"Flight to Darkness" by Gil Brewer (Gold Medal 1952/New Pulp Press 2009)

As its title proclaims loud and clear, Gil Brewer’s Flight to Darkness is a monument of pulp psychosis—a turbulent, never-ending nose-dive into the depths of one man’s paranoia that, to his utter and horrifying dismay, repeatedly comes true. Nightmares manifest in his real life almost as fast as he can think them up which, considering the degree of his mental trauma, means that things turn bad awful quick for Eric Garth. Originally published by Gold Medal in 1952, we can thank New Pulp Press for giving the book its first reappearance in fifty-seven years. This marks the first release of their “Legends of Pulp” series.

Flight to Darkness opens on Eric’s last day at a California sanitarium where he is being treated for post-traumatic stress disorder from his experiences during the Korean War. He dreads sleep because of a single, reoccurring dream in which he murders his wealthy half-brother, Frank, with a wooden mallet. His only consolation is Leda, a nurse who gives him plenty of close, personal attention. When Eric leaves the sanitarium, he drives off in a new car with Leda, his wife-to-be, in the passenger seat. She’s anxious to get married, but he doesn’t trust his sanity enough to commit just yet. En-route to Florida to reunite with his family, things literally turn south. Eric is suspected in a hit-and-run incident, and then his brother Frank shows up to re-institutionalize him. And then Leda stops visiting him at the hospital. Suspecting the worst, Eric plots his escape—only nothing can prepare him for the mess that awaits him back home.

As in Brewer’s excellent 13 French Street, the main character’s increasingly manic, warped consciousness infects every aspect of the narrative. The first-person narration entraps us in his fragile worldview, which is always on the precipice of shattering. Just like the claustrophobic house in 13 French Street, the physical environments of Flight to Darkness are manifestations of Eric’s psychological states. The movement of the novel is from the sterile, falsely calm sanitarium to the wild backwoods of Florida, with raging rivers and shifting earth that crumbles under their feet because of the torrential rains (a perfect symbol of the characters’ own insecurities).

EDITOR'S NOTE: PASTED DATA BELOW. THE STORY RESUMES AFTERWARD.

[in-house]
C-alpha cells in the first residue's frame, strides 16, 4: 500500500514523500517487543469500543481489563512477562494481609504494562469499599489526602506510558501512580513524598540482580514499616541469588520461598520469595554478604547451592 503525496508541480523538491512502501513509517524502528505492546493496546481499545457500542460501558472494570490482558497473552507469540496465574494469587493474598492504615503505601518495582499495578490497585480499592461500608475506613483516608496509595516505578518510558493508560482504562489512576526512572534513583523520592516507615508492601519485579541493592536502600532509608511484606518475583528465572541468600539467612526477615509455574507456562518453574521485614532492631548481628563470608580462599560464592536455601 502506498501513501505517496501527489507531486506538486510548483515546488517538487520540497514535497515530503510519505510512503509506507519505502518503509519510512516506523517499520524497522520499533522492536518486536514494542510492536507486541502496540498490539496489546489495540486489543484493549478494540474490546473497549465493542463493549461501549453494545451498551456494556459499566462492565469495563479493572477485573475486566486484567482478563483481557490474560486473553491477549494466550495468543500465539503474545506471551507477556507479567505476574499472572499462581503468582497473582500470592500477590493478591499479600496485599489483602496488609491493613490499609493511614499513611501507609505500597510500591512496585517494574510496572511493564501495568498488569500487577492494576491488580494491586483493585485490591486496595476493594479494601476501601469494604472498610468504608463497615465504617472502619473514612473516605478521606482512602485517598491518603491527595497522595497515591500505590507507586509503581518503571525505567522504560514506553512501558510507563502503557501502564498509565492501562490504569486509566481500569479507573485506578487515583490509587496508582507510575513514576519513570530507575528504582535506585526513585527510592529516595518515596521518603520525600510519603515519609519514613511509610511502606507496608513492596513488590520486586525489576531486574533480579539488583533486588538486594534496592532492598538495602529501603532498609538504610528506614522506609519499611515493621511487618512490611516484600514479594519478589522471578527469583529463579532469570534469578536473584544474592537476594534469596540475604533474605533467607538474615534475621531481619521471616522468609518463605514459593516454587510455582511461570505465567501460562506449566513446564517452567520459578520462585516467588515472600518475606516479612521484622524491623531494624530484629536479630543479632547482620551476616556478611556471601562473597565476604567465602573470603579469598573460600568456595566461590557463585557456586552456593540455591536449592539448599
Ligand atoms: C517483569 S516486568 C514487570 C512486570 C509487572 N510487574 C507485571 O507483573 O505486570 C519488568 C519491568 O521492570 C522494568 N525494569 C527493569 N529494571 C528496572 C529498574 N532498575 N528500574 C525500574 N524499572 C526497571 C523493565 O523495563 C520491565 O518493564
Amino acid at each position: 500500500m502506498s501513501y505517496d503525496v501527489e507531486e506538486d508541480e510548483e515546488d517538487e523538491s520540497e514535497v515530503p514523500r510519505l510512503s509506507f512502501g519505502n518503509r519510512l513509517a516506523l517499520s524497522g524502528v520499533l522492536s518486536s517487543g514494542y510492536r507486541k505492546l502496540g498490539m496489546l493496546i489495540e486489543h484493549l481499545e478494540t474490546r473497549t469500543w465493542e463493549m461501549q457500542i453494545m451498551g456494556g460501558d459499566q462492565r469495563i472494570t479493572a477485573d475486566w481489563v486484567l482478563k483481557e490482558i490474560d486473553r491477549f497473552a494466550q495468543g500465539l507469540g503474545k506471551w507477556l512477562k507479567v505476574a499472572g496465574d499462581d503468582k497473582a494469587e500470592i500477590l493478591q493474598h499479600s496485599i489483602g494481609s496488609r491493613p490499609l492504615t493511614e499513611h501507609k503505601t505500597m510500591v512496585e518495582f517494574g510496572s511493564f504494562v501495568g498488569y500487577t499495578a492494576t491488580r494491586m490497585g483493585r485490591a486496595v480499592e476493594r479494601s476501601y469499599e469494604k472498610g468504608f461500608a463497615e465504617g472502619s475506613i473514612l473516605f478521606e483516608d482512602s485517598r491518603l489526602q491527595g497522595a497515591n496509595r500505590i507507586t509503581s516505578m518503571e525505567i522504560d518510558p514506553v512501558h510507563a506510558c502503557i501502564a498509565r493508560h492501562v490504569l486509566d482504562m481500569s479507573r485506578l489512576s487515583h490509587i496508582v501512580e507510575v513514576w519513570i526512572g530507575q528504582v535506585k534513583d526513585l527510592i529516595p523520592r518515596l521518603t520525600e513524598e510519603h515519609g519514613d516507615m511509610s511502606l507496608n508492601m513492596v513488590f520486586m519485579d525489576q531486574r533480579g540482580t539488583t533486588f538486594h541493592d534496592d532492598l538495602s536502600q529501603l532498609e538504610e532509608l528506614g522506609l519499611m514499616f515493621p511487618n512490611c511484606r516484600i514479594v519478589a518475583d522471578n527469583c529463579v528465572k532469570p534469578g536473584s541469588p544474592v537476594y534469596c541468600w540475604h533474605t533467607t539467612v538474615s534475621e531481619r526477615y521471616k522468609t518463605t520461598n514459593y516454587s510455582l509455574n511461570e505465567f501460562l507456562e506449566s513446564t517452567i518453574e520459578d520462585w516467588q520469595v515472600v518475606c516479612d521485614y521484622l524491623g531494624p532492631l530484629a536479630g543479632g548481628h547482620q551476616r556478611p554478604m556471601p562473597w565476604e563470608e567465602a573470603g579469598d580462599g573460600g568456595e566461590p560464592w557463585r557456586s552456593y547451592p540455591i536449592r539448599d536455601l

Communicating the mental distress of his characters is one of Gil Brewer’s strengths as a writer. Physically, the novel alternates between stasis and motion: confinement in hospitals, jails, and secluded cabs, contrasts to the larger action of driving across the country, breaking out of hospitals, and car chases deep into the woods. While the plot shifts between these two modes, the internal narrative of Eric’s mental state continually pushes forward at an erratic rate. Even in the moments of relative still, there is never calm: rising tension, but never release (until the climactic finale scene, that is).

So where does this “flight to darkness” take Eric? Nowhere, really. Geographically it takes him around the world (if we mark the start of his journey during the Korean War and the conclusion in Florida), but psychologically he realizes much of what he already knew and feared before. Even when he first meets Leda, Eric thinks to himself “There she was. My fate stood right there in the door…A fate that was going to be mixed up with death, murder, money, and hell.” He knows she wants money, and it is his brother that has the money; the doctors’ concerns for his own stability are proved right (aided by some scheming frame-ups); his brother’s criticisms of his uncontrollability and penchant for wasting money seem right-on; and he even throws away (at first) a loving relationship for a second chance at a knowingly dangerous fling with Leda. This actualization of one’s own self-doubts is a reoccurring theme not only in Gil Brewer’s work, but also of many of the pulp paperback originals of the era, and one of the defining characteristics of noir literature.

As one would expect with Gil Brewer, Flight to Darkness is filled with snappy dialogue, creative and vivid euphemisms, and striking phrases. Here are just a few of my favorites:

“I cursed her. She was a complete savage, bursting with passion, lustful, wanton, wild. At first it was like drinking hot red wine. Then the whole world shuddered and rocked, with the trees thick and mingled with her hair and the smell of it with the sunny shade, a dark blinding explosion.”

“The open door of the sedan swung gently, to and fro. Wild and with unseen tears in the sunny afternoon.”

“My chest felt as though it was in a vise with somebody slowly turning the handle so my breath came shorter and shorter until I might not be able to breathe at all.”

“It was wild crazy loving and she said things only I would ever hear and half-recall as we tumbled headlong and viciously up through the blackness into the star-studded night.”

[Cover art by Kenney Mencher.]

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